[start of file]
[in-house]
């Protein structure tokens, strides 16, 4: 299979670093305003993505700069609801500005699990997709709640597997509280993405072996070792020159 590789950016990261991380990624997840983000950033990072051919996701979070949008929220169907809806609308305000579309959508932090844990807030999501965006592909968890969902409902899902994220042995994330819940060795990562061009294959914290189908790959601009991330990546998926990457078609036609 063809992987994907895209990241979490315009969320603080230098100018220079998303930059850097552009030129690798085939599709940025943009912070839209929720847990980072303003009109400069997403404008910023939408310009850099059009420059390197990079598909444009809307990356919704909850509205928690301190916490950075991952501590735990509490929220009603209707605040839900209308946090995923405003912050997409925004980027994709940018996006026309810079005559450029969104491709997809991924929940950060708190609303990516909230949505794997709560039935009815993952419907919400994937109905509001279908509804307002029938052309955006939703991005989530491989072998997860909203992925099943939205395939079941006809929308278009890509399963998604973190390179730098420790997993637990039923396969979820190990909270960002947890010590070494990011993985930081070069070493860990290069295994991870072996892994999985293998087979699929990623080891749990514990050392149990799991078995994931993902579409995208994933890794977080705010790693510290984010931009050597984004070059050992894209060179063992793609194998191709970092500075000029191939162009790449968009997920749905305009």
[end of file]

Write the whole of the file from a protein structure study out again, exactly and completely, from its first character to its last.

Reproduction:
[in-house]
């Protein structure tokens, strides 16, 4: 299979670093305003993505700069609801500005699990997709709640597997509280993405072996070792020159 590789950016990261991380990624997840983000950033990072051919996701979070949008929220169907809806609308305000579309959508932090844990807030999501965006592909968890969902409902899902994220042995994330819940060795990562061009294959914290189908790959601009991330990546998926990457078609036609 063809992987994907895209990241979490315009969320603080230098100018220079998303930059850097552009030129690798085939599709940025943009912070839209929720847990980072303003009109400069997403404008910023939408310009850099059009420059390197990079598909444009809307990356919704909850509205928690301190916490950075991952501590735990509490929220009603209707605040839900209308946090995923405003912050997409925004980027994709940018996006026309810079005559450029969104491709997809991924929940950060708190609303990516909230949505794997709560039935009815993952419907919400994937109905509001279908509804307002029938052309955006939703991005989530491989072998997860909203992925099943939205395939079941006809929308278009890509399963998604973190390179730098420790997993637990039923396969979820190990909270960002947890010590070494990011993985930081070069070493860990290069295994991870072996892994999985293998087979699929990623080891749990514990050392149990799991078995994931993902579409995208994933890794977080705010790693510290984010931009050597984004070059050992894209060179063992793609194998191709970092500075000029191939162009790449968009997920749905305009």